Open thread June 14, 2016 Dan Crawford | June 14, 2016 7:01 am Tags: open thread Comments (5) | Digg Facebook Twitter |
Just thought of this last night so it may come out a bit fragmented:
5 million people (keep this number in mind) in this country (one in sixty-four) suffering with — what until now has always been — terminal heart failure. 2012 study with 20 very sick level III and level IV illness and one hospital stay — non-invasively received a balloon like insert around their upper aorta to assist heart pumping — at thisi stage of the technology, carrying a battery on a strap on the outside: 25% actually got cured and off the machinery, 60% permanently improved, the rest did not worsen. 20 patients.
Now a trial with 200 patients should be on the way to get FDA approval — could get early approval by next year if results good enough.
Trouble in our profit centered medical research ways: investors wont pony up the $20-30 million (note this number) required to complete the study — for fear that any patent may be too easy to work around.
This is sort of the opposite extreme situation with Gilead Sciences, Inc wanting $300 billion — $100,000 each 99% effective treatment for 3 million Hepatitis C patients for a drug course it costs Gilead $100 to manufacture.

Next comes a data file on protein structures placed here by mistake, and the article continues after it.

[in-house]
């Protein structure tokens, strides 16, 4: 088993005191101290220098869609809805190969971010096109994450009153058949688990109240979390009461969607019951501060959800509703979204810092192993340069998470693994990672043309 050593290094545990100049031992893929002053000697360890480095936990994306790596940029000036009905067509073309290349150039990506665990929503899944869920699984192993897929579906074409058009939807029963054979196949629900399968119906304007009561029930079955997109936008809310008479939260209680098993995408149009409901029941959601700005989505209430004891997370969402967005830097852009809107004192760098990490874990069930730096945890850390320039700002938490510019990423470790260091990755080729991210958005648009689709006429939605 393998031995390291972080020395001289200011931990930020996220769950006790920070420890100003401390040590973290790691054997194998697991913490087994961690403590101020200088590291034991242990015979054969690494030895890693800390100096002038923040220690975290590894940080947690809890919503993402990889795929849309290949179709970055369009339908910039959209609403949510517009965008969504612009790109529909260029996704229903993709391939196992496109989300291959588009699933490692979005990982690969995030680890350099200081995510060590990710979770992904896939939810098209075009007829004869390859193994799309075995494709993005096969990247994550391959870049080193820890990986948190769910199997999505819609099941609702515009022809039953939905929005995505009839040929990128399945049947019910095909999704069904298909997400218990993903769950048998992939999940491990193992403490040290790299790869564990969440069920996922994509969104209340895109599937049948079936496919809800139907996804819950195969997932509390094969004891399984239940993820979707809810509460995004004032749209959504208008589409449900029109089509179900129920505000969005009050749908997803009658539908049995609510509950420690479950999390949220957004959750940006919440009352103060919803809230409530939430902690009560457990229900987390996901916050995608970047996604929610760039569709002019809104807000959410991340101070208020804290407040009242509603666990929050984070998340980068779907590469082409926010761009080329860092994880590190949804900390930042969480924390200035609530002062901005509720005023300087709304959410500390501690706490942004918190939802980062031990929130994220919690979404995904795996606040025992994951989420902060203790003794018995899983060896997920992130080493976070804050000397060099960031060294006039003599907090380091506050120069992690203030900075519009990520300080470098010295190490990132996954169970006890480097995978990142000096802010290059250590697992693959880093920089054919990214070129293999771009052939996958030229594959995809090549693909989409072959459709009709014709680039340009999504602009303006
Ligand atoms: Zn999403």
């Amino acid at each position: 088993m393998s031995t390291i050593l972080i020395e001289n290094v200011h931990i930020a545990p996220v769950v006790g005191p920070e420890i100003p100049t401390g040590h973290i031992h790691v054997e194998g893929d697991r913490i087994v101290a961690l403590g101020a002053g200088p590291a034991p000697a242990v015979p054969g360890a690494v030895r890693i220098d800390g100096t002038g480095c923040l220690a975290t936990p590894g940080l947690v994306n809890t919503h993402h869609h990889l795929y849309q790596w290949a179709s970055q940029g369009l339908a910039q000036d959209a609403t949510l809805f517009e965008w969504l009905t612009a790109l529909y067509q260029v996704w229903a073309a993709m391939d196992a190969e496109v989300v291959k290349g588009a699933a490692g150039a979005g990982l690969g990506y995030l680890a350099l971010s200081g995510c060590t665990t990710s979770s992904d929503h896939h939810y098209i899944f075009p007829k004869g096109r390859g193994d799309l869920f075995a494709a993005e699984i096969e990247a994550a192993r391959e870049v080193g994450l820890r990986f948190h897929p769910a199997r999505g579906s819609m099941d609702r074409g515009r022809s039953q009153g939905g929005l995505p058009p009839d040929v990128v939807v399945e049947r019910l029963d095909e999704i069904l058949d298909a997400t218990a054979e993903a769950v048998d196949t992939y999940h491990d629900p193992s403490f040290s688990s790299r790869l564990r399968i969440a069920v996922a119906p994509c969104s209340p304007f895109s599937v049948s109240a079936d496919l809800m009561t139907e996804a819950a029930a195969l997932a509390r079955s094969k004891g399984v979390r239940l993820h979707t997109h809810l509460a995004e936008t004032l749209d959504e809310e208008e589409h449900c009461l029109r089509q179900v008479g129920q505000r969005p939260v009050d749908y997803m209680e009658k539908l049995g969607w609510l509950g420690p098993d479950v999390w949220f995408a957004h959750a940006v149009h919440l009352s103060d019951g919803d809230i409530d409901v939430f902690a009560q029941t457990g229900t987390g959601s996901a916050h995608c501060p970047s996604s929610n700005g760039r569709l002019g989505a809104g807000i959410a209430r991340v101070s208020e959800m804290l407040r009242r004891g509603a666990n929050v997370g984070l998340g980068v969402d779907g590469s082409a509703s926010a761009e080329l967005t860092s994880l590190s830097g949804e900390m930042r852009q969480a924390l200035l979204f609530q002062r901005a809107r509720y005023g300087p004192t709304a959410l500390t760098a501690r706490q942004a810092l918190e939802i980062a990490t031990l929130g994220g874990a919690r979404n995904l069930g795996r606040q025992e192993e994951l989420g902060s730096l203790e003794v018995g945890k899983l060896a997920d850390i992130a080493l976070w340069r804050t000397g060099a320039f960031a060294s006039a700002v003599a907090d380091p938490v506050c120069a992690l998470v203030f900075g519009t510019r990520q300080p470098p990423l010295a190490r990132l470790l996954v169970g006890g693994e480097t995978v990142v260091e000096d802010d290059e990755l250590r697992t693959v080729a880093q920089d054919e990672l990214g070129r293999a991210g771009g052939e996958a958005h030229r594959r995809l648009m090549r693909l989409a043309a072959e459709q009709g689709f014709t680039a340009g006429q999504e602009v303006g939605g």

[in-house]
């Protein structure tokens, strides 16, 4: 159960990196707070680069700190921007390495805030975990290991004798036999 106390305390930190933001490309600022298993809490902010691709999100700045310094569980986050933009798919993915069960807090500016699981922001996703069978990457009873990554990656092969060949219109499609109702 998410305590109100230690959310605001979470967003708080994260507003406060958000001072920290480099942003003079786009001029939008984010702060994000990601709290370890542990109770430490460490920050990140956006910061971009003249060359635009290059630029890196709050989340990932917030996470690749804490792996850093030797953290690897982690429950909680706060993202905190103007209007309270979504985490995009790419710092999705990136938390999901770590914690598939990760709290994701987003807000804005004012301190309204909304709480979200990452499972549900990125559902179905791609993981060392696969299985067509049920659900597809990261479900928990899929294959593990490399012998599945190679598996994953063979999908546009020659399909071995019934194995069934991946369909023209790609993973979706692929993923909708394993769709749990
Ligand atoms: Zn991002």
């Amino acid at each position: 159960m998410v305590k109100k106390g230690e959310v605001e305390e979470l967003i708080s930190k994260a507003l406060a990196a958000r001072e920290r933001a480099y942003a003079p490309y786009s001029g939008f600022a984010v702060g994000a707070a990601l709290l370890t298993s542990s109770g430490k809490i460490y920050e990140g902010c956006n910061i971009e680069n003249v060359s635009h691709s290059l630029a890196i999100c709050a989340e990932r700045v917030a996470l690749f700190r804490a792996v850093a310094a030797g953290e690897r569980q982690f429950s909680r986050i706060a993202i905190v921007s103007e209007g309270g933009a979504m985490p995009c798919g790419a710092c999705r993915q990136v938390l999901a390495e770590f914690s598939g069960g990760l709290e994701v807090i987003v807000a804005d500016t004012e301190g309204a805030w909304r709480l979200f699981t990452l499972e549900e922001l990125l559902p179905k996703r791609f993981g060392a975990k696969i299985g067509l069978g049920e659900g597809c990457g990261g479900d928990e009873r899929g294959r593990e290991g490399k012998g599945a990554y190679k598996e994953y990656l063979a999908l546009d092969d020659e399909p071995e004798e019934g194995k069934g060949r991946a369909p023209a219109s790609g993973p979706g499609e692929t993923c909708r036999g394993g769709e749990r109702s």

My thinking: 5 million dying (for now) heart failure patients would gladly put up $6 apiece to fund the sure cure test. OTH, maybe state legislatures could pony up 10 cents a resident ($30 million divided by 320 million Americans); e.g., $1.3 million in Illinois to save 213,000 Illinois lives up front and many thousands more year after year.
Or possibly, heart failure patients could take the “Go Fund Me” approach.
Almost forgot: this C-pulse technology does not enter the blood stream — and therefore causes no problems with blood clots or strokes.
Novel, implantable device ‘could slow, reverse heart failure’
Honor Whiteman Tuesday 7 October 2014
Around 50% of people who develop heart failure die within 5 years of diagnosis. But could a novel, implantable heart device change this? In a clinical trial, the C-Pulse – a cuff that wraps around the aorta and pumps blood from the heart around the body – has proved effective in reversing heart failure, even in some patients with severe cases.